Social nets like Facebook and Twitter need to figure this out for their own models. The rest of us do it for pursuit of interests, business connections and enlisting customers. It’s a real problem with no apparent nor pat solution.
Some niches have developed communities around rock star bloggers. But there is an infinite yearning for groupings around informational needs in travel, arts, sciences, crafts and on and on. On my list of have-to-finds, very few are located. And just putting out more and more content to create a magnet for context is a non-answer.
Businesses fall into that same need to discover these groupings to find new interest for their products. They need to channel the contextual exhaust from these communities of interest into commercial connections. They are looking for these informational-sorted, socially-fueled links in their sales and community funnels.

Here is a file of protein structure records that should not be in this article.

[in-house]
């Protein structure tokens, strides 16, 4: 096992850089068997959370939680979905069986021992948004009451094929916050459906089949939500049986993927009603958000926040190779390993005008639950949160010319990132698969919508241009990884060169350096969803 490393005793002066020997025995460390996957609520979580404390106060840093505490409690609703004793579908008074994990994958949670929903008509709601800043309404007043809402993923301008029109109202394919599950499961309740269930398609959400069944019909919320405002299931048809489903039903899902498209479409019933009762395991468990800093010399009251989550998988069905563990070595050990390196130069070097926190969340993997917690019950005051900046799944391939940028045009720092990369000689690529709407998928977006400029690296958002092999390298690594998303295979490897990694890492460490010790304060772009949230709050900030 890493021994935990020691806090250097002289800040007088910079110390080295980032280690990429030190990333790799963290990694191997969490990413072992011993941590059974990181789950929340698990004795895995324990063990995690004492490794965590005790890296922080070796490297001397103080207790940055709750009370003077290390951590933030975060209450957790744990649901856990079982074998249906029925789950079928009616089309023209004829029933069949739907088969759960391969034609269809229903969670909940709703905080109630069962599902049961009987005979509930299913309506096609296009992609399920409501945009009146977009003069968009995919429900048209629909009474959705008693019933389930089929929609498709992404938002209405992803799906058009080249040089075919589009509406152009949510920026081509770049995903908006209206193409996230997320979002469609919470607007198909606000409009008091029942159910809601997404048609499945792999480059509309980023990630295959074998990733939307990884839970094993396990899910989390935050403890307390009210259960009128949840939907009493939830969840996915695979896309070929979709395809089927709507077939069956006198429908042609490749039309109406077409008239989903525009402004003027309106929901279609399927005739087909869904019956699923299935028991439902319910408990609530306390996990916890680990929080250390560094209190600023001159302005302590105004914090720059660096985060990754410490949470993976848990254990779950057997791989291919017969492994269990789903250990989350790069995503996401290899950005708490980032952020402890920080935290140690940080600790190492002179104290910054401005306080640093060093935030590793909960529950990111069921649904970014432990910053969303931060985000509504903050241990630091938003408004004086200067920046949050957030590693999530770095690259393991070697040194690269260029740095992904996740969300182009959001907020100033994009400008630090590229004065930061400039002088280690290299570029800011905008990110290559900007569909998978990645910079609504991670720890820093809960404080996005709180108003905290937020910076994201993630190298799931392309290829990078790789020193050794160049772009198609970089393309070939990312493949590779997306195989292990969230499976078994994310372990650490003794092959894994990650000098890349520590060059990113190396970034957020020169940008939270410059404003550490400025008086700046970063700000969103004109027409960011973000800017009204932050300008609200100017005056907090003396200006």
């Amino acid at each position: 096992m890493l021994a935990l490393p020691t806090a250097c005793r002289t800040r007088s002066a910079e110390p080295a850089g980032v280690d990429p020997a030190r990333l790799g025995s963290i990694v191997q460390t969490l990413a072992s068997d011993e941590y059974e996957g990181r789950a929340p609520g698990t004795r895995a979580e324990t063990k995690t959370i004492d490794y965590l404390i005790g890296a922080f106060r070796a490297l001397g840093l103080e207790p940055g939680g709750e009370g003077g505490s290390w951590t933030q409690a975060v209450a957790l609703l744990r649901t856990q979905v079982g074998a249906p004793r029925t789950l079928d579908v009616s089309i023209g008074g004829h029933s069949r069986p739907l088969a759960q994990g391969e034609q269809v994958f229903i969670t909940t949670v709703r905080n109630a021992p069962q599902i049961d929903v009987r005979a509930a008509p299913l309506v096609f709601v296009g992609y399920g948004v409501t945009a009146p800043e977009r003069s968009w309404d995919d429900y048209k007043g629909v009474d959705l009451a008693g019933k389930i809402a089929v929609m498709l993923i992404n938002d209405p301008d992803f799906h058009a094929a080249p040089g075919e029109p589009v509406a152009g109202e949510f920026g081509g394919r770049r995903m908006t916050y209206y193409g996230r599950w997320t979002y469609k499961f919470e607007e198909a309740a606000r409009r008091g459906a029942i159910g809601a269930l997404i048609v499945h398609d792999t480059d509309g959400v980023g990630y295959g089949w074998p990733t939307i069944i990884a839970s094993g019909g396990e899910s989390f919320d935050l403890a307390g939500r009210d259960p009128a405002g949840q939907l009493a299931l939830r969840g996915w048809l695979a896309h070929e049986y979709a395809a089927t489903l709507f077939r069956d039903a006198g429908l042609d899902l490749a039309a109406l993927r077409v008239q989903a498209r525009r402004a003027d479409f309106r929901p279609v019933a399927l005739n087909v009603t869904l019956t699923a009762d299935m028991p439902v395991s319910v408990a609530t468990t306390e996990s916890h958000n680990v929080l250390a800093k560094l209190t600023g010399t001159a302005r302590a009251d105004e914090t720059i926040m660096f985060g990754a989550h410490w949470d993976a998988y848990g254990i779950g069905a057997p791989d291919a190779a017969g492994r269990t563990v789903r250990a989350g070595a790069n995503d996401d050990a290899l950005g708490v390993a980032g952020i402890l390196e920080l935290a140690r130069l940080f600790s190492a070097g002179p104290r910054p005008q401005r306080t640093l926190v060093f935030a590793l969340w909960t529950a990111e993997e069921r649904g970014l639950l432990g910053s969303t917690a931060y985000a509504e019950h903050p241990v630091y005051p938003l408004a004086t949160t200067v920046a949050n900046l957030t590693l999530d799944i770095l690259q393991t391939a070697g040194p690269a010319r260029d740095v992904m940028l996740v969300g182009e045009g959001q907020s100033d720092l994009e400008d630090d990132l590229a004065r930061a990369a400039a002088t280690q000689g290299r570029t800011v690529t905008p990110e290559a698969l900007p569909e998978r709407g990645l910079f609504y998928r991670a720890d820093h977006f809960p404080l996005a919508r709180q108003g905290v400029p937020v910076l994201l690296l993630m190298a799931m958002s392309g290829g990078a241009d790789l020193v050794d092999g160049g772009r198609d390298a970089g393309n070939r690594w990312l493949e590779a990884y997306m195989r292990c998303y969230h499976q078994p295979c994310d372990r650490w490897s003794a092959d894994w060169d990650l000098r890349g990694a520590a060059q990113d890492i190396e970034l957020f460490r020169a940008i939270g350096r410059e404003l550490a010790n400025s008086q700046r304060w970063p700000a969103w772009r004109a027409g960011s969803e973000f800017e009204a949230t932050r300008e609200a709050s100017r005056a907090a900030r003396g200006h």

It’s this commerce piece of the search for context that is the Philosopher’s Stone of the social web.
The market leading solution will be some variation of a B-to-C-to-B curation paradigm. People want to connect socially, create communities of interest with new friends, share information and refer each other to products or vendors or destinations.
When this happens, not only will individuals have dynamic channels for connections but businesses will have a new customer acquisition pipeline from these communities of curated interests.
And the platform that figures out how to go beyond friendship-based communities and referrals to context and interest-based commercial traffic aggregators will have solved both the value for their network users and the business model for themselves at the same time.